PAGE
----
National Sports

Baseball’s universal DH is two months old. Here are four things we’ve learned.

There was both curiosity and excitement when MLB announced in March that the designated hitter rule would expand to the National League, eliminating the need for pitchers to hit for themselves. The justification, of course, was simple: Pitchers are not very good at hitting (and getting worse), and the sport would benefit from fewer automatic outs in lineups.

So two months into the season, how is the new rule working? Not surprisingly, the National League’s designated hitters have outperformed pitchers at the plate, but lineups are still lagging behind their historical peers by a wide margin, resulting in the NL’s lowest combined on-base-plus-slugging rate since 2014. Small-ball elements of the game, such as bunts and pinch hitters, are declining and on a path to extinction. Bryce Harper is showing how the new rule can help keep injured offensive stars in the lineup, while the San Diego Padres are flailing to fill the role with quality at-bats.

There is still plenty of time in this season for the dynamics to shift, and it remains to be seen whether NL roster construction will change with a full offseason to adapt. Still, here are some early takeaways after two months with the universal designated hitter as a permanent part of the sport.

Offensive numbers didn’t shoot up. Designated hitters in the NL, as a group, were batting .241 with a .320 on-base percentage and .402 slugging percentage through June 1. Perhaps surprisingly, that’s better than their counterparts in the American League, which has had the designated hitter rule since 1973. Designated hitters in the AL were batting .228 with a .305 on-base percentage and .381 slugging percentage through June 1, giving them an inferior overall OPS (.686).

Pitchers, by comparison, batted .108 with a .285 OPS last season. But while the universal DH clearly brought offensive improvement to one lineup slot, it perhaps didn’t have the sweeping impact many expected. The collective OPS in the NL has actually declined this season. Why? Batted balls aren’t traveling as far when solid contact is made this season - the ball is traveling four fewer feet than last year even off barrels - and more pitches out of the zone are drawing swings. There have also been fewer four-seam fastballs thrown this season and more sinkers and change-ups, which has reduced the effectiveness of hitters across the board.

These three teams have gotten the most production out of their DHs. The Philadelphia Phillies, by often using a two-time MVP as their DH, are getting the most from the position. Harper, thrust into the role because of an elbow injury that has prevented him from playing the field, was hitting .336 with 10 home runs, 32 RBI and a .940 OPS through June 1. Overall, Philadelphia’s designated hitters are creating runs at a rate 56% higher than the MLB average after adjusting for league and park effects. Only the Boston Red Sox are getting better production from their designated hitters this season.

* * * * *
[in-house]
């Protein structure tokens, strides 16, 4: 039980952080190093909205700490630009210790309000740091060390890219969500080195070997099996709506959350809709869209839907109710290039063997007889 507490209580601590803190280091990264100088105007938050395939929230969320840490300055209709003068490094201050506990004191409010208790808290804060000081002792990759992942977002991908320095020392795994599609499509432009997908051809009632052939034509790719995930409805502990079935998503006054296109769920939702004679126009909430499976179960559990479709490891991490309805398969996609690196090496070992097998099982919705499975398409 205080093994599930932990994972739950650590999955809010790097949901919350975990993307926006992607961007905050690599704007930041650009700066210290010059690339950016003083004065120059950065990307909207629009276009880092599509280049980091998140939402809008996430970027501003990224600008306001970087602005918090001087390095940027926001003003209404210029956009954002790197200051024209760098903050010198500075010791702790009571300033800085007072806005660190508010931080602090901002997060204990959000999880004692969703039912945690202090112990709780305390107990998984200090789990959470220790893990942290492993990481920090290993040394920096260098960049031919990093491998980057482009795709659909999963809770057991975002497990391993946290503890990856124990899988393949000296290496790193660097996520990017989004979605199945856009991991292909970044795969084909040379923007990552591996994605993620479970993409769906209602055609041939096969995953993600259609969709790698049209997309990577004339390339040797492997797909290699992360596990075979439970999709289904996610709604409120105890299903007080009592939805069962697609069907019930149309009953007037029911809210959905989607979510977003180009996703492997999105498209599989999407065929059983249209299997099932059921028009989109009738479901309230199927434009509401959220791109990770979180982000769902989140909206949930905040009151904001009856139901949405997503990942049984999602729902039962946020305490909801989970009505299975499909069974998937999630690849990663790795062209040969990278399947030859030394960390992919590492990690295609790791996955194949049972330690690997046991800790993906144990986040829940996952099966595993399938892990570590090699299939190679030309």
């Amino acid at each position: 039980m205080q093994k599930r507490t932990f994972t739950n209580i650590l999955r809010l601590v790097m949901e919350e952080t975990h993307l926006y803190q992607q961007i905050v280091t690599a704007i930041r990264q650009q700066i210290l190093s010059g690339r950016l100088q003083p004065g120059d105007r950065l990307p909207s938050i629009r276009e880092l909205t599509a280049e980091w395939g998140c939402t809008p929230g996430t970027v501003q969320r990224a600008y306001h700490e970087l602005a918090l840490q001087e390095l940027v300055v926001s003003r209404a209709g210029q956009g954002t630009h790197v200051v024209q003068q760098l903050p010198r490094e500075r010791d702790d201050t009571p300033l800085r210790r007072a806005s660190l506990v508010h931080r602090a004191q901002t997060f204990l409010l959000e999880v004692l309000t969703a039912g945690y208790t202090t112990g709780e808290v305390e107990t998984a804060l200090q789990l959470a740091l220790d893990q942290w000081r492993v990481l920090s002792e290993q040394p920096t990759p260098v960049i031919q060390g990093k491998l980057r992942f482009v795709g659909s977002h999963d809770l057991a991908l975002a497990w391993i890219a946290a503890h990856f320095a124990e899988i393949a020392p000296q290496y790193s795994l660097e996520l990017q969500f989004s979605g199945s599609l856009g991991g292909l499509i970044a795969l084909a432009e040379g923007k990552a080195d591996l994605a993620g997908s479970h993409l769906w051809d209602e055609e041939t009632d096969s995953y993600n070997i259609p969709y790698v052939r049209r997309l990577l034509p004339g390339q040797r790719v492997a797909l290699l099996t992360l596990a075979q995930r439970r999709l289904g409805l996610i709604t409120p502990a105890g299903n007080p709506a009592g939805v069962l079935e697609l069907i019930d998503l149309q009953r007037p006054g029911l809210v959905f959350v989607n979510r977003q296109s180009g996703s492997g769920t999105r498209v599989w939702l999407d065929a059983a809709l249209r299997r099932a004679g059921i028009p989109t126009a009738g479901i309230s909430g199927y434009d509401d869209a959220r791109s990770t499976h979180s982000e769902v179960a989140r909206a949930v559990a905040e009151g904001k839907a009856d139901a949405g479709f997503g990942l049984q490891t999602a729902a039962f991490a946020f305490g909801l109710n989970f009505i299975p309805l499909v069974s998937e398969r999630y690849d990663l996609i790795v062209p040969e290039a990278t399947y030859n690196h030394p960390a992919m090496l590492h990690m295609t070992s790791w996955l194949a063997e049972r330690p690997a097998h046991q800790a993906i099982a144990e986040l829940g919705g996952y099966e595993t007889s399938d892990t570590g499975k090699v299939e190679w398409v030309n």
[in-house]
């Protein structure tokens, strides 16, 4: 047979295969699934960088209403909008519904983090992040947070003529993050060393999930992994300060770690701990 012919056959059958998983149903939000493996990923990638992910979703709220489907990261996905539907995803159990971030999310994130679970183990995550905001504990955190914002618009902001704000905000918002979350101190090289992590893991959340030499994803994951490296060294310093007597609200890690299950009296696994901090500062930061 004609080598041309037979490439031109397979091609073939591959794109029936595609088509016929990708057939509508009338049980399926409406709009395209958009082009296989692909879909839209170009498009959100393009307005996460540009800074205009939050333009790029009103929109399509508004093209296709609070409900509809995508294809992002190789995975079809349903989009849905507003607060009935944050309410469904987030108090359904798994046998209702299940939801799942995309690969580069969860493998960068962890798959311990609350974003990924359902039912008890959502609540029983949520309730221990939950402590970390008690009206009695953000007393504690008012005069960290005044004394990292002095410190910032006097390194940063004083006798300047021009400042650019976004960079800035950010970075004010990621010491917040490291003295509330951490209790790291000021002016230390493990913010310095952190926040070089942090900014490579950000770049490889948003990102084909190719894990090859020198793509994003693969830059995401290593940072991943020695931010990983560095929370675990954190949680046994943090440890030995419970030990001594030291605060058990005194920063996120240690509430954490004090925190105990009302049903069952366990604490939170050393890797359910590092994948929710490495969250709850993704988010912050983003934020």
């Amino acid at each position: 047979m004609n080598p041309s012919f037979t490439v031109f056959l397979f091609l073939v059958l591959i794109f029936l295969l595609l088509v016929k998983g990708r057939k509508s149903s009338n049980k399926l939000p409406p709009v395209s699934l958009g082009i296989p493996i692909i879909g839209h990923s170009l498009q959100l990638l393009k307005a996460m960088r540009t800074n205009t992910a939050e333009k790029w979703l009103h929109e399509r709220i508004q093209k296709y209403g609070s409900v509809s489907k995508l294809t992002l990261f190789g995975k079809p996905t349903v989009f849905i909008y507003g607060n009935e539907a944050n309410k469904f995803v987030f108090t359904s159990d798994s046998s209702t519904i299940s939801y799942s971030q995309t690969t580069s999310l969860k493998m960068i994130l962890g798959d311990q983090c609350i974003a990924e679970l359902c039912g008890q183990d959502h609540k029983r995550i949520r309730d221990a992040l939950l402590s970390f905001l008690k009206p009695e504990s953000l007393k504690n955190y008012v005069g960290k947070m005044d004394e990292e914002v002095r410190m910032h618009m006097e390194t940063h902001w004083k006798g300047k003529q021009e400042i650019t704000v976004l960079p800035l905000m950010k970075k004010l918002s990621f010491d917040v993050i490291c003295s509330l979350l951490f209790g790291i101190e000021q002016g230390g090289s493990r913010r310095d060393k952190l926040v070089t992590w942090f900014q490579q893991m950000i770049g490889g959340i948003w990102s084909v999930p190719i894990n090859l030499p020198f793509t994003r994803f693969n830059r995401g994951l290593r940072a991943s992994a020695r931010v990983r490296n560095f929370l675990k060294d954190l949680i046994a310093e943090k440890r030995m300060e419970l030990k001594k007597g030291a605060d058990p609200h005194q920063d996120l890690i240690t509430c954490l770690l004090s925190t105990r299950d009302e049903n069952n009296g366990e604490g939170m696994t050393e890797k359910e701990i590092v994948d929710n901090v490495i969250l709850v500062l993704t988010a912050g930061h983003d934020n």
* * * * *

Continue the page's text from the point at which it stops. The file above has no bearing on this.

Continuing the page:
The Miami Marlins and Pittsburgh Pirates are tied for second-most NL run creation from the DH slot; the designated hitters for both teams are creating runs at a rate 17% higher than the major league average.

The Padres are struggling with their designated hitters. The San Diego Padres, on the other hand, are seeing their designated hitters bat .177 with a .531 OPS this season, making them by far the laggards of the NL and the worst collection of designated hitters in the majors. They are also producing runs at a rate 41% lower than the MLB average after adjusting for league and park effects. That’s no small issue for a team with serious postseason aspirations.

The number of bunt attempts and pinch hitters has declined significantly. Despite the relatively lackluster performances by designated hitters, bunts and pinch hitters have all but vanished. In 1974, bunts accounted for a little more than 2% of all at-bats. This year - as in 2020, a pandemic-shortened season in which the universal DH rule was also used - the rate of bunts is down to less than 1 percent. Pinch hitters, meanwhile, took anywhere from 1.1 and 1.3 at-bats per game in every season since 1974 - except 2020 and 2022. In those years with the universal designated hitter, pinch hitters accounted for less than one at-bat per game.

As the universal designated hitter matures in the NL, we might expect offensive production to improve, but how much remains open to debate. If anything, the AL should see more offensive improvement than the NL, based on results thus far compared with expectations. For example, AL designated hitters should have a .412 slugging rate based on the launch angles and exit velocities of each ball put in play this season, but they instead have a slugging rate of .385. The NL designated hitters have a slugging percentage of .401 compared with an expected rate of .414.

But to truly see meaningful change in baseball’s offensive numbers, we might have to wait for some of the game’s other potential changes, such as the implementation of a pitch clock, limits on defensive shifting and larger bases.


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